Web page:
- Another reason each social media share should be unique is to avoid annoying people who happen to see multiple posts about the same piece of content.
- Some platforms, such as Twitter, also penalise profiles that repeatedly post identical posts.
How to increase the reach of your social media posts
When you share your blog posts, you can increase your reach by ‘tagging’ other relevant users. Relevant users might be people you’ve quoted or brands whose content you’ve linked to in the blog post. Or they could be influencers in your niche who’ll find your blog post relevant and interesting. By tagging these kinds of profiles, you can encourage other brands to share (or retweet) your social posts, so they reach a wider audience.
Should you pay an influencer to share your social media posts? Well, if you can find the right influencer, this could be a very effective way to reach your exact audience. But it can be incredibly expensive. So you’ll need to weigh up the costs and benefits to see if it’s worth it for your business. In many cases, however, you won’t be able to find an influencer who has the same audience as you, so you’ll be better off paying for social media ads (see the next section).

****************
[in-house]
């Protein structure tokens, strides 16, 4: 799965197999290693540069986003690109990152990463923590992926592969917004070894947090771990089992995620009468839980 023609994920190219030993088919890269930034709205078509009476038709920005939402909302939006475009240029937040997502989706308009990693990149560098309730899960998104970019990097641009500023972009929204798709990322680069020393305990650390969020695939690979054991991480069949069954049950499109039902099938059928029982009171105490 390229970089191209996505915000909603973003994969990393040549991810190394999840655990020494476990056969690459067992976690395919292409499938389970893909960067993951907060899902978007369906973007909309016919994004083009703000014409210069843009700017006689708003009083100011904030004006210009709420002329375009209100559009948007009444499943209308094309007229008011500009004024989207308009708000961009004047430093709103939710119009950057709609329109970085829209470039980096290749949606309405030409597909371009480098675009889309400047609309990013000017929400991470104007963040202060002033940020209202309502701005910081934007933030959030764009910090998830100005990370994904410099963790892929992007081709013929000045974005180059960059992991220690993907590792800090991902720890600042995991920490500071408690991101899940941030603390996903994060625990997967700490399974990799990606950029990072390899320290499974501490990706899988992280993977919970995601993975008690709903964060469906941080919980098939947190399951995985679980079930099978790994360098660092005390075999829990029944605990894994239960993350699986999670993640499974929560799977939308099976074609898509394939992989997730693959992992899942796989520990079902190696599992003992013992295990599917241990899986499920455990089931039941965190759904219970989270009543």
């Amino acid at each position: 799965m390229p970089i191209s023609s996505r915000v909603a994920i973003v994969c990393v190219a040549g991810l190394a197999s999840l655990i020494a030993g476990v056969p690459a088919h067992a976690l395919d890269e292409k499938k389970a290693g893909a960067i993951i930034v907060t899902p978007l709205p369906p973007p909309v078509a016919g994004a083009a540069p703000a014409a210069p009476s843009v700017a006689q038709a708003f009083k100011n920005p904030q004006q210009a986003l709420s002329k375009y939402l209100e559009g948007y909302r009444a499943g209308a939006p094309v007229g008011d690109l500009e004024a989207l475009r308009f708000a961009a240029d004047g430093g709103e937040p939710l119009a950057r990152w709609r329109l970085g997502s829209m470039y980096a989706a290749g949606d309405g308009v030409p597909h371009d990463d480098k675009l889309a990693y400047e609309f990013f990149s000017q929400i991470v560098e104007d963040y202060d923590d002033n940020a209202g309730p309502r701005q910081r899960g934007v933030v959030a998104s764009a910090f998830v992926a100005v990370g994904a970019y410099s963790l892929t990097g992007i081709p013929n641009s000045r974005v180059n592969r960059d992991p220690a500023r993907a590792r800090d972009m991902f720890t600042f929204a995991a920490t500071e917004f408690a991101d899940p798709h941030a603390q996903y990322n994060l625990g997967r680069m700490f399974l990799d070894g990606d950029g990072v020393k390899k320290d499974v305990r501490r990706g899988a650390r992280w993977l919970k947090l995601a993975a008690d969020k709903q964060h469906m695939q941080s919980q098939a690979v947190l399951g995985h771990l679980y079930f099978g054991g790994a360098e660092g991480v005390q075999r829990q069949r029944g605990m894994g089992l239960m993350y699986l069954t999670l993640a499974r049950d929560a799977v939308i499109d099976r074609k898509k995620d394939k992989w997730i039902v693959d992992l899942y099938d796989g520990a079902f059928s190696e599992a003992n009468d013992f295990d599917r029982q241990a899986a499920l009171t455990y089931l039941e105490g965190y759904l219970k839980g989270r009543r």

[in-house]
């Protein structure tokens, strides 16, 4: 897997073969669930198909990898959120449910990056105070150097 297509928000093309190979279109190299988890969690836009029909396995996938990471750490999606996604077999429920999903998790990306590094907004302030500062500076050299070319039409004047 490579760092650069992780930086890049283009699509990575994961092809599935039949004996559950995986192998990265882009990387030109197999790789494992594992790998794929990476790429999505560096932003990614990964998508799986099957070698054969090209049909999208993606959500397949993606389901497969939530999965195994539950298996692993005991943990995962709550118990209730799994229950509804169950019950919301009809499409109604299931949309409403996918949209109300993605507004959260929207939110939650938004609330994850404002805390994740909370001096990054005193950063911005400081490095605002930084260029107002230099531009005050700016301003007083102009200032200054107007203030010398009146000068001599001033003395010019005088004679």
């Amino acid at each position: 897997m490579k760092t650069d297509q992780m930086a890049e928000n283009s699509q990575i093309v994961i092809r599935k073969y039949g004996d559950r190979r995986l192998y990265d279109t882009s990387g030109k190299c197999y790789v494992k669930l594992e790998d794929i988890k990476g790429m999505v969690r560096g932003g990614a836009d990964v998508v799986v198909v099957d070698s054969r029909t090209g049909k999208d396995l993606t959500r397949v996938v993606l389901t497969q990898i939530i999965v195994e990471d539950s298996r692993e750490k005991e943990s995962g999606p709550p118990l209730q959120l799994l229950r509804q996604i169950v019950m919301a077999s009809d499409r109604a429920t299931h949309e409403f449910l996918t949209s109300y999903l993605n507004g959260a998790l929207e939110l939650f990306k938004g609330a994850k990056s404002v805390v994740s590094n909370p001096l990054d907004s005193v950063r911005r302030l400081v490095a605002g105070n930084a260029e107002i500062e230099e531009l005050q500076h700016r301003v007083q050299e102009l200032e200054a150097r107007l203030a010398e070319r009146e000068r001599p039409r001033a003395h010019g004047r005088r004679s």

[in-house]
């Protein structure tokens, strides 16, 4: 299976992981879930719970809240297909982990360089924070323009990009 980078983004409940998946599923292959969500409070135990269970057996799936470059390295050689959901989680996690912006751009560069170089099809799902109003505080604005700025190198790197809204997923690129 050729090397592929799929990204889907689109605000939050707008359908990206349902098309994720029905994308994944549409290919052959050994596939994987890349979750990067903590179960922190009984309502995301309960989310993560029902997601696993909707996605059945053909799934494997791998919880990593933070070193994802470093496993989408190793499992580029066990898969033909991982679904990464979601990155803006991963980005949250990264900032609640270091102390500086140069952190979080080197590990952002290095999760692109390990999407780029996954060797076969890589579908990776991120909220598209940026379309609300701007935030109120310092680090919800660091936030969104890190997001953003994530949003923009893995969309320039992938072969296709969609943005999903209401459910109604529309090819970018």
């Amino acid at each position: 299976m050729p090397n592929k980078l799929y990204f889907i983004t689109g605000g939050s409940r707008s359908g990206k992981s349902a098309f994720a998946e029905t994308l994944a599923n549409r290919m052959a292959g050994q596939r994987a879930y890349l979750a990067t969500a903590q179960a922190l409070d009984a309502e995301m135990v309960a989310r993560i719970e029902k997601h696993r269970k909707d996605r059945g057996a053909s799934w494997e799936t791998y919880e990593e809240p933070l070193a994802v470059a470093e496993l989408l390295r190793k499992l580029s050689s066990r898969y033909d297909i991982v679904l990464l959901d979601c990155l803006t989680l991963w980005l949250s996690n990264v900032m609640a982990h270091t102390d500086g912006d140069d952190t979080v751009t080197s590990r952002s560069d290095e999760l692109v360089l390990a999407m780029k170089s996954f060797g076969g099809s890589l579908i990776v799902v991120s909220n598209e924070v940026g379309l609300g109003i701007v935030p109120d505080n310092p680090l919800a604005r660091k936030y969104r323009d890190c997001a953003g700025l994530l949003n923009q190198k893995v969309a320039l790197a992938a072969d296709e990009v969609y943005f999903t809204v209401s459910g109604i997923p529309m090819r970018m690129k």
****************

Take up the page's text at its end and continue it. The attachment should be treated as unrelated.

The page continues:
Using appropriate hashtags on the platforms that support them is another way to help your social posts reach a wider audience. Why? Because some people search for specific information on social media, just like they do on Google, so a hashtag is a good way to get your posts in front of those people. And, more importantly, some people subscribe to or follow particular hashtags, so using the popular ones is a great way to reach profiles that don’t yet follow you.
An appropriate hashtag is one that’s relevant to the topic of your blog post and, ideally, popular with your ideal customers. You can research hashtags using a tool like best hashtags, HashtagsForLikes, or Hashtag Fox.
Another way to increase your reach on social media is to increase the size of your following. Does that mean you should buy followers? Absolutely not! Even if that ends up netting you more followers that are real people and brands (which it usually won’t) they’re not likely to be in your target market, making them useless, or even detrimental to your ability to achieve your goals.
The best ways to increase the number of people in your target market who follow you are to:
- Follow or connect with people you wish were following you — they may then follow you back (or accept your invitation to connect) and your profile may be recommended (by the platform) to their connections who may do the same